Ken Mariash  1:26  
Yeah, so I love neuromodulation. I love the idea that it's targeted therapy, you know, you take a drug and injected into a vein, it goes all over your body with all kinds of unknown side effects, right? With neuromodulation, we can be very precise in what we're hitting, and what the waveform is that we're delivering to the body, and having a modulation effect on big biological systems and organ systems in the body. So I've always loved neuromodulation. But what is cool about where neuromodulation is going, is that it's going non invasive, or at least less invasive, we're no longer necessarily having to put leads in the brain, for example, to target certain structures, we can hit those structures non invasively. And so my last startup was a non invasive. And this startup was also capitalizing on three areas where I feel like I have a lot of experience, one capital sales to neuromodulation, and three, Alzheimer's, I've had two previous experiences and Alzheimer's. And so this will be my third spoiler alert, the last two failed.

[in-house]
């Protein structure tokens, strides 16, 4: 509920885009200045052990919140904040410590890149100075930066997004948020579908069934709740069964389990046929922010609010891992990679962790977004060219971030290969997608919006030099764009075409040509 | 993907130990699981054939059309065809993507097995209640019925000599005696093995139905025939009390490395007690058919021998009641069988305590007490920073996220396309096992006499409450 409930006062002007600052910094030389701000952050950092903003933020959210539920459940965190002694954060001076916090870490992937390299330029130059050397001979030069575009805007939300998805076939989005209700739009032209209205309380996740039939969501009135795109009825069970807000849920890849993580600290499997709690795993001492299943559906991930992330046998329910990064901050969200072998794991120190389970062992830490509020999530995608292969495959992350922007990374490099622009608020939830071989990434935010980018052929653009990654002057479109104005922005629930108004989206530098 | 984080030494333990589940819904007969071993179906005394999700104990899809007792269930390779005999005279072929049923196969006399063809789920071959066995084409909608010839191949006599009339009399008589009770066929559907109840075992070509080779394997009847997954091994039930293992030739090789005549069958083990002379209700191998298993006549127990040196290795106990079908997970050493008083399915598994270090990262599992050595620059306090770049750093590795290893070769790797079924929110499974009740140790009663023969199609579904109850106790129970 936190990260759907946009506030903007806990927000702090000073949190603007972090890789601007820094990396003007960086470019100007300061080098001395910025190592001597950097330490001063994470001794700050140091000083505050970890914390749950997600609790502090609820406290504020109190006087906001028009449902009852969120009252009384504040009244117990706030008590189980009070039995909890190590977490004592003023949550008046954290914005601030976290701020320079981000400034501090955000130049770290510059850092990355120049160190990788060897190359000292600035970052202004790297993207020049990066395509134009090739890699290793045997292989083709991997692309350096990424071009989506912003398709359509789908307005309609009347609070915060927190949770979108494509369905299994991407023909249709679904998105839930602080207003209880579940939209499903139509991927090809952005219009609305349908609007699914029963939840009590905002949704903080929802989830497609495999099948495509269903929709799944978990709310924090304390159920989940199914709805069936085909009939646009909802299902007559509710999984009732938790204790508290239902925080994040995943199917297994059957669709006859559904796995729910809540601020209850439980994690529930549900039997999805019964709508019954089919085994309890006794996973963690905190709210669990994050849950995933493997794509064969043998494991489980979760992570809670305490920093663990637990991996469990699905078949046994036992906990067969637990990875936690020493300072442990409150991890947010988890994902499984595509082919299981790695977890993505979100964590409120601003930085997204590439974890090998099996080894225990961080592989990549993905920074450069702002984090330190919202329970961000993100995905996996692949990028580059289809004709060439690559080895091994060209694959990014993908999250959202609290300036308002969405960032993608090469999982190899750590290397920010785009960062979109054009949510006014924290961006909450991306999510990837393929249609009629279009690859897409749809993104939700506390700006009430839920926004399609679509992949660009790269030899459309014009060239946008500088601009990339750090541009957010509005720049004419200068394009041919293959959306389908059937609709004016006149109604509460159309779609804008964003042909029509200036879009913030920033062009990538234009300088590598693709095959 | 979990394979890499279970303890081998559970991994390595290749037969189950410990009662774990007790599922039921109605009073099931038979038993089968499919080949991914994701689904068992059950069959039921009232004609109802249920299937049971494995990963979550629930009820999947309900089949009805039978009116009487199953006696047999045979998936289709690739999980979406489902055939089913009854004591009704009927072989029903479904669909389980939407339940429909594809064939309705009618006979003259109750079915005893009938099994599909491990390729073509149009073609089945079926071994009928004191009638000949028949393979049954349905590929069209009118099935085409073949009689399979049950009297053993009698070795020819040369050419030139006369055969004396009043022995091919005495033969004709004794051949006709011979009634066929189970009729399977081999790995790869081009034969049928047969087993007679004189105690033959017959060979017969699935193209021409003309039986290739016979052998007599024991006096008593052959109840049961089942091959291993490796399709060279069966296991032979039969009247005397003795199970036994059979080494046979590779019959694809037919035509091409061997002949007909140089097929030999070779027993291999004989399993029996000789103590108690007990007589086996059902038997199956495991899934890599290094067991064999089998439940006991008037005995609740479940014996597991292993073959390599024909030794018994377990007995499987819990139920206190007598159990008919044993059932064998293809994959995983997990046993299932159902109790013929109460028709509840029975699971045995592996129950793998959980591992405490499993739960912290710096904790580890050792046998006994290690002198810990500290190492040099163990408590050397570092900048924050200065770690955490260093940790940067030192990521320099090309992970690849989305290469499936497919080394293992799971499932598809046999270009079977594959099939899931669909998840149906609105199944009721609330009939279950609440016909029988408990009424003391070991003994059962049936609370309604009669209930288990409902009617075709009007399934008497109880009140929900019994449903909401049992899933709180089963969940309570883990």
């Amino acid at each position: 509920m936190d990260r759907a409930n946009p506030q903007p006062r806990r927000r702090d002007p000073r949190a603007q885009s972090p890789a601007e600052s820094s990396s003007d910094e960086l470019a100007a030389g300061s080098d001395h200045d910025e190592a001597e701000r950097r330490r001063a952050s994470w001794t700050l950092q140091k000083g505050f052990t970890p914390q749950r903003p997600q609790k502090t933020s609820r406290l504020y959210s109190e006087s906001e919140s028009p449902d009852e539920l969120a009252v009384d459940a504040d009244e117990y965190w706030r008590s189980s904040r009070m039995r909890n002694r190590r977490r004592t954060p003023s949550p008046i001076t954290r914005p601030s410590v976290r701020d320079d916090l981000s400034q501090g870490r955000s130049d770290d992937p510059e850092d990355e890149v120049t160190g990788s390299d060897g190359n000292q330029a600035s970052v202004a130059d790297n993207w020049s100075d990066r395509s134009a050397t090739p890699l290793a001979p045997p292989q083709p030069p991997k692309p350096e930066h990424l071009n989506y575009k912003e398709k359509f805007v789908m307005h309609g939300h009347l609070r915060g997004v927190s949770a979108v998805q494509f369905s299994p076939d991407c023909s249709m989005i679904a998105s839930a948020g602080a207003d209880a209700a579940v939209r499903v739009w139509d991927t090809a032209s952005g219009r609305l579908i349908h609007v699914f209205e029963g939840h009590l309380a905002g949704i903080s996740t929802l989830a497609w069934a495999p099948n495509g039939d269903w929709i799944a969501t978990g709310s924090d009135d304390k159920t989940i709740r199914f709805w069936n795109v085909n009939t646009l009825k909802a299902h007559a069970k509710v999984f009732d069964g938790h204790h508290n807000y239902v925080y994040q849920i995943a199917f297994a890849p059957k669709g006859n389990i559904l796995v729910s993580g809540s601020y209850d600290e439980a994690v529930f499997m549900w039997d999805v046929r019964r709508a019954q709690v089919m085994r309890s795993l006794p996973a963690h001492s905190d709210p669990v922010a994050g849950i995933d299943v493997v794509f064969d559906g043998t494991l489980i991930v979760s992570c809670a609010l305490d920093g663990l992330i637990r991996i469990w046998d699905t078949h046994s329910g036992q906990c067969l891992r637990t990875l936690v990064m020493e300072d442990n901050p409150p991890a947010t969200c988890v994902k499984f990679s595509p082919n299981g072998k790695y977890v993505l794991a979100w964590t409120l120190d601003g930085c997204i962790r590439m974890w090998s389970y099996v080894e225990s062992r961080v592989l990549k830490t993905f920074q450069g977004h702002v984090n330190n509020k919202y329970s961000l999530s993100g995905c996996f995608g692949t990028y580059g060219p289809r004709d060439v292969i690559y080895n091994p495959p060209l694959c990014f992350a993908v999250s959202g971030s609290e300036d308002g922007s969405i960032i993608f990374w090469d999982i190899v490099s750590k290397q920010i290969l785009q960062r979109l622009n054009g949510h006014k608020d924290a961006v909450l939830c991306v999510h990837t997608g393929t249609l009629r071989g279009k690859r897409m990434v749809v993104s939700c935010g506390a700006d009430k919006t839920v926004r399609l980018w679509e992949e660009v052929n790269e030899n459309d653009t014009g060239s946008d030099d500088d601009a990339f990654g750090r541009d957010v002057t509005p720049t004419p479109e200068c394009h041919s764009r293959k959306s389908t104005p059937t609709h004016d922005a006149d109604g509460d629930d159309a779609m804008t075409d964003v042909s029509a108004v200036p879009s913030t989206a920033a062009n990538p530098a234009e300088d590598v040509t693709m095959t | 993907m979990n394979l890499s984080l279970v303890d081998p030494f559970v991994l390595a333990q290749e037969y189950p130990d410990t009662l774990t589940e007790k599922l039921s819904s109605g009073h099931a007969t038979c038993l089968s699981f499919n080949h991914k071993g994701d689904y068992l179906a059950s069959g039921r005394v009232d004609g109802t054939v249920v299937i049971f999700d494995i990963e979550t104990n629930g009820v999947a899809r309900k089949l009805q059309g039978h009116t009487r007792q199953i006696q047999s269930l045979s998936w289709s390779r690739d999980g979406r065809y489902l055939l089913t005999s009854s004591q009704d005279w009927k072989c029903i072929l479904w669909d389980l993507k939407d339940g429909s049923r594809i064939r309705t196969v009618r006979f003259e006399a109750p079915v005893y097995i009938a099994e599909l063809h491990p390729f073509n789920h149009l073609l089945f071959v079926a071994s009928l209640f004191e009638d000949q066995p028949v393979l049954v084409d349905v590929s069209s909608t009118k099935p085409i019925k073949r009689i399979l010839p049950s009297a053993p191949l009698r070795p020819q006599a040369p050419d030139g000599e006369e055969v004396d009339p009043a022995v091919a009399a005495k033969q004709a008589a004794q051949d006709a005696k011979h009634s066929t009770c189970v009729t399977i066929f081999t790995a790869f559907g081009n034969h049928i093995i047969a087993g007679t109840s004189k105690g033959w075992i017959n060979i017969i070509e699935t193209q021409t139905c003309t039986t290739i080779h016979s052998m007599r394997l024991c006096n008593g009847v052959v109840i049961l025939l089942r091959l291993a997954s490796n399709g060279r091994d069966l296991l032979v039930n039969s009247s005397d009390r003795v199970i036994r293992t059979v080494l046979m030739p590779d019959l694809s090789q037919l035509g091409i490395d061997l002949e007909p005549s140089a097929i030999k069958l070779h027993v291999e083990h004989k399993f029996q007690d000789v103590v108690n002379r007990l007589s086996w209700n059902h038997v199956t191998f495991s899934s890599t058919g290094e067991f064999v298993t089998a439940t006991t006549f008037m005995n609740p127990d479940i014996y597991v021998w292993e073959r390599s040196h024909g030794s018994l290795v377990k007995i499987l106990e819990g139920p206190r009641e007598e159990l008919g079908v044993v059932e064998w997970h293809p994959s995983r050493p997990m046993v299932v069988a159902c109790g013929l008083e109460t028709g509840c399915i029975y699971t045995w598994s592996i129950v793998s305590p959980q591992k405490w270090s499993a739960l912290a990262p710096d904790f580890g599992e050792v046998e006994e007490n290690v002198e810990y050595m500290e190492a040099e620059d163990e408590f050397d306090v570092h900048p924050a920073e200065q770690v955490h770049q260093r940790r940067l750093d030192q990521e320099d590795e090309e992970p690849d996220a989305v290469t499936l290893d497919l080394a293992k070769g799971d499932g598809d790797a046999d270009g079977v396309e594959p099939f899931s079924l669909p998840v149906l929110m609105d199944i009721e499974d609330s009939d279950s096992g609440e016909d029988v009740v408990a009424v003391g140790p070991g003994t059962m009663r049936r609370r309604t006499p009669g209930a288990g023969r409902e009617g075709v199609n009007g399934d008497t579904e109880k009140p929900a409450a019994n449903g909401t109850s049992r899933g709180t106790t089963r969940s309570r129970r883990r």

Nick Talamantes  2:28  
Third time's a charm, Third time's a charm. How to Sinaptica different differentiate itself, then from some of the other early stage companies that are developing solutions to treat patients with Alzheimer's?

Ken Mariash  2:42